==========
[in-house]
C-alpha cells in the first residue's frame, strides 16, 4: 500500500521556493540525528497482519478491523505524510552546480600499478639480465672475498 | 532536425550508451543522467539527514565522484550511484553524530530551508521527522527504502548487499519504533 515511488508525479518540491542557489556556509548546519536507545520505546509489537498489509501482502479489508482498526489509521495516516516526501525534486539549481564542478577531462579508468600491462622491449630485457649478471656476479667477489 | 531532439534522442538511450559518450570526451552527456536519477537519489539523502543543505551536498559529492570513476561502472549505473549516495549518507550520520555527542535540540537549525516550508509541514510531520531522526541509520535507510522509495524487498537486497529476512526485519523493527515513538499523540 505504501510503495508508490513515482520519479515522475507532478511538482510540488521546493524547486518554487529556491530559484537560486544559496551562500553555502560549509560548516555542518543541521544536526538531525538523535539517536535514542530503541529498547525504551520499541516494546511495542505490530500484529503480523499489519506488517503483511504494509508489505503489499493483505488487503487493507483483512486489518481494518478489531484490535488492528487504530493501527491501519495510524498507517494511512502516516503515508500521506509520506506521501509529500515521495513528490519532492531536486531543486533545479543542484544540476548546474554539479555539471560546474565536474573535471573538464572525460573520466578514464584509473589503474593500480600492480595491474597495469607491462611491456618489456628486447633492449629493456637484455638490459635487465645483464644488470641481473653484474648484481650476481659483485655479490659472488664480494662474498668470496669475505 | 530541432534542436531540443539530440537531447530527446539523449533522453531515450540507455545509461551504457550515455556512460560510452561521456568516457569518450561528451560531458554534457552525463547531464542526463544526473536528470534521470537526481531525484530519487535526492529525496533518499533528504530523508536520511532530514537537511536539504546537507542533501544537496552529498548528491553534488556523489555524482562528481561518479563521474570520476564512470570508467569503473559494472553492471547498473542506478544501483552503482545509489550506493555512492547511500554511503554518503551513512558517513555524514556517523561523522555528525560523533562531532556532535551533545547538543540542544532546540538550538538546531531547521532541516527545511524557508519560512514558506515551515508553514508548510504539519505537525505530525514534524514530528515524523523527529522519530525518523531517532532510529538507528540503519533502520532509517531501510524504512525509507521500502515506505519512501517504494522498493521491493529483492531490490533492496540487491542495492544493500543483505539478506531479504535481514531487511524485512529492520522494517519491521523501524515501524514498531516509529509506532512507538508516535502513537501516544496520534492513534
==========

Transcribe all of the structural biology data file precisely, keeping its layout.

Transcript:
[in-house]
C-alpha cells in the first residue's frame, strides 16, 4: 500500500521556493540525528497482519478491523505524510552546480600499478639480465672475498 | 532536425550508451543522467539527514565522484550511484553524530530551508521527522527504502548487499519504533 515511488508525479518540491542557489556556509548546519536507545520505546509489537498489509501482502479489508482498526489509521495516516516526501525534486539549481564542478577531462579508468600491462622491449630485457649478471656476479667477489 | 531532439534522442538511450559518450570526451552527456536519477537519489539523502543543505551536498559529492570513476561502472549505473549516495549518507550520520555527542535540540537549525516550508509541514510531520531522526541509520535507510522509495524487498537486497529476512526485519523493527515513538499523540 505504501510503495508508490513515482520519479515522475507532478511538482510540488521546493524547486518554487529556491530559484537560486544559496551562500553555502560549509560548516555542518543541521544536526538531525538523535539517536535514542530503541529498547525504551520499541516494546511495542505490530500484529503480523499489519506488517503483511504494509508489505503489499493483505488487503487493507483483512486489518481494518478489531484490535488492528487504530493501527491501519495510524498507517494511512502516516503515508500521506509520506506521501509529500515521495513528490519532492531536486531543486533545479543542484544540476548546474554539479555539471560546474565536474573535471573538464572525460573520466578514464584509473589503474593500480600492480595491474597495469607491462611491456618489456628486447633492449629493456637484455638490459635487465645483464644488470641481473653484474648484481650476481659483485655479490659472488664480494662474498668470496669475505 | 530541432534542436531540443539530440537531447530527446539523449533522453531515450540507455545509461551504457550515455556512460560510452561521456568516457569518450561528451560531458554534457552525463547531464542526463544526473536528470534521470537526481531525484530519487535526492529525496533518499533528504530523508536520511532530514537537511536539504546537507542533501544537496552529498548528491553534488556523489555524482562528481561518479563521474570520476564512470570508467569503473559494472553492471547498473542506478544501483552503482545509489550506493555512492547511500554511503554518503551513512558517513555524514556517523561523522555528525560523533562531532556532535551533545547538543540542544532546540538550538538546531531547521532541516527545511524557508519560512514558506515551515508553514508548510504539519505537525505530525514534524514530528515524523523527529522519530525518523531517532532510529538507528540503519533502520532509517531501510524504512525509507521500502515506505519512501517504494522498493521491493529483492531490490533492496540487491542495492544493500543483505539478506531479504535481514531487511524485512529492520522494517519491521523501524515501524514498531516509529509506532512507538508516535502513537501516544496520534492513534